Sydney's stereotypes, Bondi Beach, the Harbour Bridge (called "The Coat Hanger" in guidebooks, never in a Sydneysider's conversation) and the Opera House are all well and good, but beyond these postcard clichés is the soul of Australia's largest city. Bondi Beach is generally populated by British tourists eschewing sunscreen to turn from lily-white to painful pink. Parking at Bondi is a nightmare and it is a chaotic, painfully glam part of town. For a real taste of Sydney beach culture, trek five beaches south to Maroubra Beach.
Maroubra is slowly gentrifying, with property prices rising accordingly - houses selling above the million-dollar (Dh3.2 million) mark are not quite as prolific as in the plusher suburbs up the road, but a few properties hit seven figures. If you catch the 375 bus from Central Station to Maroubra, you will be rewarded by a rugged expanse of sand and rock pools, and fine displays of surfing. The suburb's beach gained notoriety with the film The Bra Boys, a documentary about Maroubra's surfie gangs. The Bra Boys have a reputation for being fearless big-wave surfers as well as frequently falling foul of the authorities. The surf can be as rough on novice swimmers as the Bra Boys' unique brand of gang justice so it's essential to swim between the flags and heed the advice of the lifeguards. It's one of Sydney's most fascinating and underrated spots to people-watch and feel the sand underfoot.
Climbing the Harbour Bridge used to be the illicit act of late-night daredevils, but now there's a company called Bridgeclimb that lets you do it safely and legally in a grey jumpsuit for about Dh600. It's rather touristy, but it is a spectacular way to get your head around the geography of Sydney. The bridge joins Sydney's central business district to the north shore, but crossing the harbour by ferry is a far more relaxed way to go. It takes about half an hour for the ferries to travel from Circular Quay, in the shadow of the bridge and the Opera House, to Manly Wharf, and for many people who live on the north side and work in the city, it's a pleasant, eco-friendly commute.
For commuters in a hurry, the Jetcat hydrofoil crosses the harbour in half the time, but for others the leisurely ferries, most of which are at least 20 years old, are the preferred option. Many will mourn the day when these lumbering green and yellow hulks are retired - a ferry replacement programme comes into effect in 2010. Australians have been mocked for a lack of culture but it is not fair to dismiss the people as a collection of affable barbecuers. The Sydney Opera House, designed by Jørn Utzon, opened to a mixed response in 1973 - the shell design was way ahead of its time - but it has become intrinsically Sydney and the stages continue to feature world-class operas, plays, concerts and ballets. But this is not the only way to experience Sydney's cultural scene. Not far from the Opera House is the Museum of Contemporary Art. Many a Sydney socialite only ever sees the inside of the museum when it is used for an event, but the MCA constantly runs exhibitions from Australia and around the world.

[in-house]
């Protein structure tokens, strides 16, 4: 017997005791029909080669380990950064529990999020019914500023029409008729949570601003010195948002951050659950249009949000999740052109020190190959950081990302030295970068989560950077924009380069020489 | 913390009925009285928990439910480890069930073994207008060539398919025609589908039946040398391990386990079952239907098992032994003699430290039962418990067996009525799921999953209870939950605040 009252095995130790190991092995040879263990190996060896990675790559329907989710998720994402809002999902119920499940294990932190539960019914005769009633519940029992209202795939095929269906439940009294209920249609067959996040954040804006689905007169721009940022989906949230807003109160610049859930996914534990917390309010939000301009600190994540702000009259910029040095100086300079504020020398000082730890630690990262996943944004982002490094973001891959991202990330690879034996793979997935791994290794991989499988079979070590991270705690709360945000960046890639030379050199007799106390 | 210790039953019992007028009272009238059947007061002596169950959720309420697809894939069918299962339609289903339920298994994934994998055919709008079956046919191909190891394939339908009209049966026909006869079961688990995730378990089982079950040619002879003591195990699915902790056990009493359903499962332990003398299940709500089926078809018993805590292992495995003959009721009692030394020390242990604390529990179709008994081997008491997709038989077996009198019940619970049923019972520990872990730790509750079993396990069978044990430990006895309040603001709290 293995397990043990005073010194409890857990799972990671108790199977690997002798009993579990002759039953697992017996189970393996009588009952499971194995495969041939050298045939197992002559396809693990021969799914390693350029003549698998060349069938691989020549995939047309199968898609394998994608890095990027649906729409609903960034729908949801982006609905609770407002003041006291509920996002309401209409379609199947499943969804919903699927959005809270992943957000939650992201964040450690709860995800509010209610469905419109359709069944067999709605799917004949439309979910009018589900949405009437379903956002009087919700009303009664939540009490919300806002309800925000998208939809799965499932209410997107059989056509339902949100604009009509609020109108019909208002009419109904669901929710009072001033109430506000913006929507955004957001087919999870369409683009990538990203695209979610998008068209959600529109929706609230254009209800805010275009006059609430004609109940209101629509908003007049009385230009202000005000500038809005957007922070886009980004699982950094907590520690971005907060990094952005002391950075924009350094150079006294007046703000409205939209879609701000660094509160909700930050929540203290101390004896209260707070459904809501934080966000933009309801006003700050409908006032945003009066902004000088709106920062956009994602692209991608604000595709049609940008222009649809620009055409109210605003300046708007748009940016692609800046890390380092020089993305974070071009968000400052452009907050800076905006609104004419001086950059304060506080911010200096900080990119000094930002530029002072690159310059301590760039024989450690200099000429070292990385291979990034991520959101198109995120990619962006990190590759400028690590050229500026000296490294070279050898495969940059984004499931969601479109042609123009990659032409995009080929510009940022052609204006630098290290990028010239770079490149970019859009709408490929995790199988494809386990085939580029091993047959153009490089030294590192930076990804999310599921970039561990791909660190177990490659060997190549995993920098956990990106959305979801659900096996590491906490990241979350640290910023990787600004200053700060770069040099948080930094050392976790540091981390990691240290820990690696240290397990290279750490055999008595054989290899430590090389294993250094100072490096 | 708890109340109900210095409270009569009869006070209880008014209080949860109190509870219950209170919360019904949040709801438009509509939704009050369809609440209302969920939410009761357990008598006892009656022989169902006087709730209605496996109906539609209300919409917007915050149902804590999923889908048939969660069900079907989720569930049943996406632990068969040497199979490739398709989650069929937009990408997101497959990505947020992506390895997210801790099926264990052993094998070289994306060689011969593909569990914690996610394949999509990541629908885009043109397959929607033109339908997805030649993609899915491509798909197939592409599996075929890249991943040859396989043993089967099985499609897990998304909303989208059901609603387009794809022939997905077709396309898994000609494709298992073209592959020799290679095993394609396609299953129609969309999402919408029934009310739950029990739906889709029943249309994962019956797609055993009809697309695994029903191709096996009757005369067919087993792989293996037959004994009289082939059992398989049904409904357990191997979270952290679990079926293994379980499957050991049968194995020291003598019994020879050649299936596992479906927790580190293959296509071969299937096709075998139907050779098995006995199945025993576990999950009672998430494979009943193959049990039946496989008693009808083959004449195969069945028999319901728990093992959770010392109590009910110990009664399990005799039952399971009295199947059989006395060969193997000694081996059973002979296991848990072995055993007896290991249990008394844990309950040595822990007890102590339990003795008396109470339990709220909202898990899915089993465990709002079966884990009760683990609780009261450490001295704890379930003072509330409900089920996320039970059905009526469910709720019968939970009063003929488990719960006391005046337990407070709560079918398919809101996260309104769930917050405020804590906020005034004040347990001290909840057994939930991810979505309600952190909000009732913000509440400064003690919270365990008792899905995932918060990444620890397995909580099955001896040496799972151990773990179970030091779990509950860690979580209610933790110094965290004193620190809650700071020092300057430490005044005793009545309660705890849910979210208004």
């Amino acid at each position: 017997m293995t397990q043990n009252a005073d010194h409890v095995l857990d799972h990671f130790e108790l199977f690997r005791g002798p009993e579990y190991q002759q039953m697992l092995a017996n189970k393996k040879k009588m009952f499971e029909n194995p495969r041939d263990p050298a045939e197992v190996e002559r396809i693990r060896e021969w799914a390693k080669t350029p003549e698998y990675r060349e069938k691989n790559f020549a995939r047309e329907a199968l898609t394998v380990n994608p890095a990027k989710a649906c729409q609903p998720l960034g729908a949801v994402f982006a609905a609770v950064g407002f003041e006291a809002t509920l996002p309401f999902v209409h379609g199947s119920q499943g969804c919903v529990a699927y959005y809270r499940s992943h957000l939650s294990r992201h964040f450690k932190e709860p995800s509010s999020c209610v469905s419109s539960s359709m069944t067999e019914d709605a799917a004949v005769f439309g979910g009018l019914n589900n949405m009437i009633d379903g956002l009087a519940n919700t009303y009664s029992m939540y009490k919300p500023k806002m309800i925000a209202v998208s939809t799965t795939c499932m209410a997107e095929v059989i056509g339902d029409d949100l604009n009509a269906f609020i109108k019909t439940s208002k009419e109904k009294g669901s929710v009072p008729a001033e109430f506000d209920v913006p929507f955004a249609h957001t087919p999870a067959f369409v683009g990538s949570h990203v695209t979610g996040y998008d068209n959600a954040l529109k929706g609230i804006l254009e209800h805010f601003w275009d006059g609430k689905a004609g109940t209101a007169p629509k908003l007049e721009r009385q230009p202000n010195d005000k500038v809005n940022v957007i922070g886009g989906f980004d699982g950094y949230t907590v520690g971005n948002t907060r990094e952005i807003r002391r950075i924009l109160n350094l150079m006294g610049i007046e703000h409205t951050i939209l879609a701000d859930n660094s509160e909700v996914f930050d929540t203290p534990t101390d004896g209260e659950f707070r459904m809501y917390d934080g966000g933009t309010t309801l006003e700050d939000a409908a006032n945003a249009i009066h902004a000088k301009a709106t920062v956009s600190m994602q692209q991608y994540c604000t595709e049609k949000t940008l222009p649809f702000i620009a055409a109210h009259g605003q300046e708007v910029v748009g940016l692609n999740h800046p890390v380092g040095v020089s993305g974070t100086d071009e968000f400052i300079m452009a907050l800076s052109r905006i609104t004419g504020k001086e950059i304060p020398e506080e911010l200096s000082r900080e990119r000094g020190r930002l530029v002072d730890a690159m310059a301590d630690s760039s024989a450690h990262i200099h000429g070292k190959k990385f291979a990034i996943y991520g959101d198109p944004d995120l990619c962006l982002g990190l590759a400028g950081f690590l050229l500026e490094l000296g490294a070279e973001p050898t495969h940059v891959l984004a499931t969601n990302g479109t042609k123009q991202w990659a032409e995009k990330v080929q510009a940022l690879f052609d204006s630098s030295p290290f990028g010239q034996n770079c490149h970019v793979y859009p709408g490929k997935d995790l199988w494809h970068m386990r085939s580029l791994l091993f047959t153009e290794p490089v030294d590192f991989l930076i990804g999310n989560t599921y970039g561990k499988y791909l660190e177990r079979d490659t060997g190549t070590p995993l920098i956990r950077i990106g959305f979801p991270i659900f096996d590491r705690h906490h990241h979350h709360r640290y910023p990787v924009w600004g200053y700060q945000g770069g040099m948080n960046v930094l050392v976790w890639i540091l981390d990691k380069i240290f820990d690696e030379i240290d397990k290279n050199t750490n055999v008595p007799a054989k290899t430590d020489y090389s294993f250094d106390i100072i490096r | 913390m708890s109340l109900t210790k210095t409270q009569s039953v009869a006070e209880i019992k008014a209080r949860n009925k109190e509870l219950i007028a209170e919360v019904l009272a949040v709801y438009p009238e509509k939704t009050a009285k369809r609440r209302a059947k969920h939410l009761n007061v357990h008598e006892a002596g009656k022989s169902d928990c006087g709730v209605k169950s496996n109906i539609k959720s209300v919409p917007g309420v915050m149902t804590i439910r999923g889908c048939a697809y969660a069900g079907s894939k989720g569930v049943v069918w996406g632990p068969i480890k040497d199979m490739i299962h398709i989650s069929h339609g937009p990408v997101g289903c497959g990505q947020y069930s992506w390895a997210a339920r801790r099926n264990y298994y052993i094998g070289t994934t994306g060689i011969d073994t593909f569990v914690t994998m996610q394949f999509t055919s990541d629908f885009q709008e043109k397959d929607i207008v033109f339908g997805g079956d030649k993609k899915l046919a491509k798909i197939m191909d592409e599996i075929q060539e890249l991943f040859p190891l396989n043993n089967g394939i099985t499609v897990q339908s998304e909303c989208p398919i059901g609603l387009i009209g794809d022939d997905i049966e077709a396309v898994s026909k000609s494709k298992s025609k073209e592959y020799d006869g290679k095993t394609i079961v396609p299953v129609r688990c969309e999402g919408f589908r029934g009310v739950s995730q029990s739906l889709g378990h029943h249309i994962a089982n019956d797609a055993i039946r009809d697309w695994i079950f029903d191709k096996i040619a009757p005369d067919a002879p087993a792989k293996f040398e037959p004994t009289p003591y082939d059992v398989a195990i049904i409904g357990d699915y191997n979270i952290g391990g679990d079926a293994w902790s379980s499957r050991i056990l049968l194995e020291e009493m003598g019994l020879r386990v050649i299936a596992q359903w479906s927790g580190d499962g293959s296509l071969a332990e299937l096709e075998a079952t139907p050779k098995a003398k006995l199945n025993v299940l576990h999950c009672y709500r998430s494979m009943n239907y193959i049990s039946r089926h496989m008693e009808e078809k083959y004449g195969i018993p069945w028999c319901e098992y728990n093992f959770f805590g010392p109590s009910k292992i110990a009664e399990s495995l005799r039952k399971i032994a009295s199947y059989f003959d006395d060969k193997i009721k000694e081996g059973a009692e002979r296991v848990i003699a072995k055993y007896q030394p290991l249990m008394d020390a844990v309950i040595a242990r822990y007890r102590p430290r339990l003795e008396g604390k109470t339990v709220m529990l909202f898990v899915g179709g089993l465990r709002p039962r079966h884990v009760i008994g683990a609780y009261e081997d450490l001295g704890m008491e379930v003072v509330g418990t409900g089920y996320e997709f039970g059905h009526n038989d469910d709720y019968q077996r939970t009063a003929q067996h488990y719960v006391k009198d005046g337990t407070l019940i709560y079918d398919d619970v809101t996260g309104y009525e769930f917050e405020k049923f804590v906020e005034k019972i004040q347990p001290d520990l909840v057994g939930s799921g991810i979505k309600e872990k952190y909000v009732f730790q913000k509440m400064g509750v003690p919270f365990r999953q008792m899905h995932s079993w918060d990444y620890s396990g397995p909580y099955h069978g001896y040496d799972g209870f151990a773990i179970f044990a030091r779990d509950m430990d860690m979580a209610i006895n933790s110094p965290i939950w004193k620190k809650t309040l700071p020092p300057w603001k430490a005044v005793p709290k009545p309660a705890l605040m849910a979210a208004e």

Traditional Australian indigenous art rubs shoulders with works as diverse as the bold geometry of the Scottish painter Callum Innes, the dreamlike watercolours of the Pakistani artist Shahzia Sikander and the genre-bending Australian photographer/videographer/sculptor Julie Rrap. At the other end of the central business district is another contemporary cultural hub, the Powerhouse Museum. Established in 1988, Sydney's largest public museum was once a power station and it hosts exhibitions with themes including science, technology, design, art and music. It's the kind of place where an exhibition of Kylie Minogue's costumes proved to be just as popular as a display of Leonardo da Vinci's notebooks. Permanent exhibitions include an interactive nuclear science installation, a reconstructed 1930s cinema and a tribute to the hidden work of women around the home.
Like any big city, Sydney is home to megaplex cinemas with bargain -basement Vegas decor. But Sydney's proud multiculturalism isn't just about a proliferation of Thai and Turkish restaurants - the independent movie scene thrives with plenty of cinemas that wouldn't dream of showing an Adam Sandler film. The Dendy cinemas in Newtown, the heart of Sydney's indie scene, and near the Opera House show a brilliant range of international films. But for a true old Hollywood experience, try the marvellously renovated Ritz in Randwick, about 10 minutes from Central Station, or the Hayden Orpheum Picture Palace in Cremorne, about 10 minutes over the Harbour Bridge on the north side. Both are triumphantly art deco in design.
The Ritz's films are generally pretty mainstream, but little details like the ladies' loo being dubbed "The Powder Room" make it a wonderful experience. Over at the Orpheum, the films are diverse, and if you're lucky, the theatre's resident organist Neil Jensen will appear in a blaze of light and play his pipe Wurlitzer. It's miles from Bondi Beach, but Neil is just as much of a Sydney institution for those who would rather not watch tourists slowly roast in the midday sun.